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Dr K K Aggarwal

Tips to relieve heartburn

By Dr K K Aggarwal
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  • Avoid foods that trigger your symptoms.
  • Eat small portions and dont overeat; chew food slowly and completely.
  • Avoid smoking, eating quickly, chewing gum, and drinking carbonated beverages as they lead to swallowing excess air.
  • Reduce stress.
  • Get enough rest.
  • Dont lie down within 2 hours of eating.
  • Maintain a healthy body weight.

(Source: Harvard Healthbeat)

12 Steps to tackle heartburn

By Dr K K Aggarwal
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  1. Eat smaller meals, but more often.
  2. Eat in a slow, relaxed manner.
  3. Remain upright after meals.
  4. Avoid late–night eating (last meal 3 hours before sleep)
  5. Don’t exercise immediately after meals.
  6. Tilt your torso with a bed wedge.
  7. Stay away from carbonated beverages.
  8. Find the foods that trigger your symptoms and avoid them (fatty foods, spicy foods,
  9. tomatoes, garlic, milk, coffee, tea, cola, peppermint, and chocolate).
  10. Chew sugarless gum after a meal which promotes salivation and neutralizes acid.
  11. Check your drugs that can loosen the lower esophageal sphincter (LES) or cause acid reflux or inflammation of the esophagus.
  12. Lose weight if you need to.
  13. Avoid hurry, worry and curry.

12 Steps to tackle heartburn

By Dr K K Aggarwal
Filed Under Wellness | Tagged With: , , | | Comments Off on 12 Steps to tackle heartburn

  1. Eat smaller meals, but more often.
  2. Eat in a slow, relaxed manner.
  3. Remain upright after meals.
  4. Avoid late night eating (last meal 3 hours before sleep).
  5. Don’t exercise immediately after meals.
  6. Tilt your torso with a bed wedge.
  7. Stay away from carbonated beverages.
  8. Find the foods that trigger your symptoms and avoid them (fatty foods, spicy foods, tomatoes, garlic, milk, coffee, tea, cola, peppermint, and chocolate).
  9. Chew sugarless gum after a meal which promotes salivation and neutralizes acid.
  10. Check your drugs that can loosen the lower esophageal sphincter (LES) or cause acid reflux or inflammation of the esophagus.
  11. Lose weight if you need to.
  12. Avoid hurry, worry and curry.

OTC drug does not mean it can be taken without a doctors advice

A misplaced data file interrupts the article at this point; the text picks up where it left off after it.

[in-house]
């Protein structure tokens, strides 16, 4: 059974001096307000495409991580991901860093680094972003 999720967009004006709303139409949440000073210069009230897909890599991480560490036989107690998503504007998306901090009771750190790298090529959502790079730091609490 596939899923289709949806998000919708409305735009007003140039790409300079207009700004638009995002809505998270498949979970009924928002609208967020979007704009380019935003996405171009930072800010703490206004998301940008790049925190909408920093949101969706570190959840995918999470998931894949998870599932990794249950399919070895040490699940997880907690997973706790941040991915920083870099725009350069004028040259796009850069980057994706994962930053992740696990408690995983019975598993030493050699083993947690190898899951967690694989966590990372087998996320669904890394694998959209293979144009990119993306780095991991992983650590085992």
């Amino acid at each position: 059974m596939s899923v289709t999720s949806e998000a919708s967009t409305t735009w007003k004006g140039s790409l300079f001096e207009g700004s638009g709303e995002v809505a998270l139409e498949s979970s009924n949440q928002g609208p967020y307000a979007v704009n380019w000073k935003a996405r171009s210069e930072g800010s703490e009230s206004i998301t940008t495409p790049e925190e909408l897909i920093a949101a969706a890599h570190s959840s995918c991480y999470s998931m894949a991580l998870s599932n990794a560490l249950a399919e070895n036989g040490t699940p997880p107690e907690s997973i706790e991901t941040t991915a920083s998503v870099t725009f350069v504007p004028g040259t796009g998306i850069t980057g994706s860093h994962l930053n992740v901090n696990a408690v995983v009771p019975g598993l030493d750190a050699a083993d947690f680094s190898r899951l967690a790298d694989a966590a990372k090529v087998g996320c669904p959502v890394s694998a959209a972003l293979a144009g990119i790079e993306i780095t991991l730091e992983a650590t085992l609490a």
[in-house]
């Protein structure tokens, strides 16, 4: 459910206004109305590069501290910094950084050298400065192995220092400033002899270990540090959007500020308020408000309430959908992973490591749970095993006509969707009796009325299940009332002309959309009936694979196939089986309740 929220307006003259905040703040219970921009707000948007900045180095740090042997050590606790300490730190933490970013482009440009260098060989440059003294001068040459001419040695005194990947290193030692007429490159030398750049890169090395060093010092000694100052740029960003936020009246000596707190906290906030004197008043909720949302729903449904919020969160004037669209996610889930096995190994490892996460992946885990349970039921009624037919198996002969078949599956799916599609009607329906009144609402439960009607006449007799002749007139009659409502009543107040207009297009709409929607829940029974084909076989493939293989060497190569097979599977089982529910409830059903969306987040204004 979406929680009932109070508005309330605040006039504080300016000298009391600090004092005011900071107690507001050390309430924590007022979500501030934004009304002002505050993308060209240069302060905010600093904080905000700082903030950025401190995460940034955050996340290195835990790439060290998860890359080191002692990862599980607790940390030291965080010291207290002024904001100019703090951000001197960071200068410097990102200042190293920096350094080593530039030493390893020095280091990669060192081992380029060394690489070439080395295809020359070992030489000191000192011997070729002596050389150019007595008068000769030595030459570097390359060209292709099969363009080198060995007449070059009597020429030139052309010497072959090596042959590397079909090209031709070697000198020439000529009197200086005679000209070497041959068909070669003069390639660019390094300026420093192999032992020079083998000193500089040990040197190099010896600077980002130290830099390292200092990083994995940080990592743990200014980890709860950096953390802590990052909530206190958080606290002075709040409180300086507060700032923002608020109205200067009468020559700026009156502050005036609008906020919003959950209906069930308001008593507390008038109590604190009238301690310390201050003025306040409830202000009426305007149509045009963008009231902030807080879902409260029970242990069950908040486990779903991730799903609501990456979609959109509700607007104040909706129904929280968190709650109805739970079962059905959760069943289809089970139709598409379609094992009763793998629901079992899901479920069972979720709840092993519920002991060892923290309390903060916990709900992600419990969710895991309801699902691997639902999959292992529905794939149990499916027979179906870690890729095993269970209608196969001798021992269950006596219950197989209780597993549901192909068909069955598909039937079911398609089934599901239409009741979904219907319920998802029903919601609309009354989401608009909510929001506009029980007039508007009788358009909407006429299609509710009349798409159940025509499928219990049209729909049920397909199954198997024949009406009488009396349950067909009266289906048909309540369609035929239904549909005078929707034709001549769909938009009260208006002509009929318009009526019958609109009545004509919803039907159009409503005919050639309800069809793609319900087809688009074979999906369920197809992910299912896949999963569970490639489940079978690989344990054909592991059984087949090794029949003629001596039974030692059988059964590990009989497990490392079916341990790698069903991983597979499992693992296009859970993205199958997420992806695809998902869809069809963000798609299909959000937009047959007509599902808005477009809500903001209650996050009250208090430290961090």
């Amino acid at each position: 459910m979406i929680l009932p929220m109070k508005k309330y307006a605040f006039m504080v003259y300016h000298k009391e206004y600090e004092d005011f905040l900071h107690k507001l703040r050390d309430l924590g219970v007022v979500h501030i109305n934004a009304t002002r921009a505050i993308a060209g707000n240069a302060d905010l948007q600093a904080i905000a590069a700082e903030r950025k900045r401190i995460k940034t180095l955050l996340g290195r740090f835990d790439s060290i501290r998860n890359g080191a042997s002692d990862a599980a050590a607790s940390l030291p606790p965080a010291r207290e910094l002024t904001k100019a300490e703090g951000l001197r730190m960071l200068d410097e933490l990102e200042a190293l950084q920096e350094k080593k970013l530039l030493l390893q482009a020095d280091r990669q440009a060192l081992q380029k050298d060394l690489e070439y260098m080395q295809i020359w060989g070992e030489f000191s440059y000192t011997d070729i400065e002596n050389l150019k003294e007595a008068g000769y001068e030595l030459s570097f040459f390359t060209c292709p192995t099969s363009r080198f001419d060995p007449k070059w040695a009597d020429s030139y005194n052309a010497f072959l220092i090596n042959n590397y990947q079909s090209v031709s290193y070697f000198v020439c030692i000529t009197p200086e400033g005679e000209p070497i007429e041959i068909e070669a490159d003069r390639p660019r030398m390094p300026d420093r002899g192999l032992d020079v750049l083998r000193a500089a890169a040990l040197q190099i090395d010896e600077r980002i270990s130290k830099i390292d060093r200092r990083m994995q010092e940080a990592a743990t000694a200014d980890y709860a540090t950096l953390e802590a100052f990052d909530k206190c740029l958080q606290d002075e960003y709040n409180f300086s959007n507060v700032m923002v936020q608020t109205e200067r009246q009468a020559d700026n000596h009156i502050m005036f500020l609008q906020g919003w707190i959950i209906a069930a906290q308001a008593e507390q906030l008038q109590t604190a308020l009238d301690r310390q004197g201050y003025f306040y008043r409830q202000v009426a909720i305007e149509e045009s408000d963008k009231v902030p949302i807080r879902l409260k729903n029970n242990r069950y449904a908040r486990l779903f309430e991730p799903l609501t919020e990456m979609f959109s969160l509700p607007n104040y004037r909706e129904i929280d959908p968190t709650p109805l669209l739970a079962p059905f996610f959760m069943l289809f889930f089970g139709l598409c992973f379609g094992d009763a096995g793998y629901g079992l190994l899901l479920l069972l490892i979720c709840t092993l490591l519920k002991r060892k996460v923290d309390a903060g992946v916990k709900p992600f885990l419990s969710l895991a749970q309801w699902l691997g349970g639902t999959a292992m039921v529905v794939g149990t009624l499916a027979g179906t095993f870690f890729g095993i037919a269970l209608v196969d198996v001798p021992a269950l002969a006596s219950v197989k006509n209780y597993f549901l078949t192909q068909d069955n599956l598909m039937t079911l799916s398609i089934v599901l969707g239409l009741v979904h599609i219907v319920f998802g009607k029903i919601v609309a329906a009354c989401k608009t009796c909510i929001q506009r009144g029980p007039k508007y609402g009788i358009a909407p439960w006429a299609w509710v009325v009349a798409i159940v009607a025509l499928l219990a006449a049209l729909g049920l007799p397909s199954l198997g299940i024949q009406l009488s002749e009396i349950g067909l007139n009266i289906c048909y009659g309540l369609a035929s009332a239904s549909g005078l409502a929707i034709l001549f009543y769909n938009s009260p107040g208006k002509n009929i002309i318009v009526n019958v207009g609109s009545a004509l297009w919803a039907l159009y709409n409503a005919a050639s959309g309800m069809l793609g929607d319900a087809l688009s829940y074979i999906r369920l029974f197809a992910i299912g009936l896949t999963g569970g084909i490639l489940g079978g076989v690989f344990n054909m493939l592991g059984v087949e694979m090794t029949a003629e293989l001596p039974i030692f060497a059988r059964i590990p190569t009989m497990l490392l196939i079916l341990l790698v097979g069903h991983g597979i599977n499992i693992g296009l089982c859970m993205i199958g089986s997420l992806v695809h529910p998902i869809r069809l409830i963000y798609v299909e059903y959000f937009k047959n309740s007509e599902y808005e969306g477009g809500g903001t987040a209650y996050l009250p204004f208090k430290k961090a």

By Dr K K Aggarwal
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An over–the–counter antacid is often used to relieve mild cases of heartburn or acid reflux. Though they are available without a doctor’s prescription they should be taken only under a doctor’s advice.

As per American Academy of Family Physicians

  1. Different types of antacids work in different ways.
  2. To manage an ulcer, an antacid may need to be taken in conjunction with an antibiotic.
  3. If one needs more calcium to help strengthen bones, prefer an antacid that contains calcium carbonate.
  4. Antacids may have minor side effects in some such as nausea, headache, diarrhea or constipation.
  5. Read the label carefully to make sure that you are not allergic to any of the ingredients.
  6. People with kidney disease may not be able to take all types of antacids.
  7. An antacid may interact with other medications. So, talk to the doctor before taking an antacid.

12 Steps to tackle Heartburn

By Dr K K Aggarwal
Filed Under Wellness | Tagged With: , , , , , | | Comments Off on 12 Steps to tackle Heartburn

Eat smaller meals but more often. Eat in a slow relaxed manner. Remain upright after meals. Avoid late night eating last meal three hours before sleep Don t exercise immediately after meals. Tilt your torso with a bed wedge. Stay away from carbonated beverages. Find the foods that trigger your symptoms and avoid them fatty foods spicy foods tomatoes garlic milk coffee tea cola peppermint and chocolate. Chew sugarless gum after a meal which promotes salivation and neutralizes acid. Check your drugs that can loosen the lower esophageal sphincter or cause acid reflux or inflammation of the esophagus. Lose weight if you need to. Avoid hurry worry and curry.

Be Alert about Symptoms of Heart Attack

By Dr K K Aggarwal
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If you are not sure whether you have heartburn or something more serious — like a heart attack — you should get yourself checked out.

The most common symptom of coronary heart disease is chest pain (angina) or discomfort, which can also occur in the shoulders, arms, neck, jaw or back. People may mistake this pain for indigestion, which can be dangerous. Sometimes, it’s impossible to tell the difference between the symptoms of heartburn, angina and heart attack.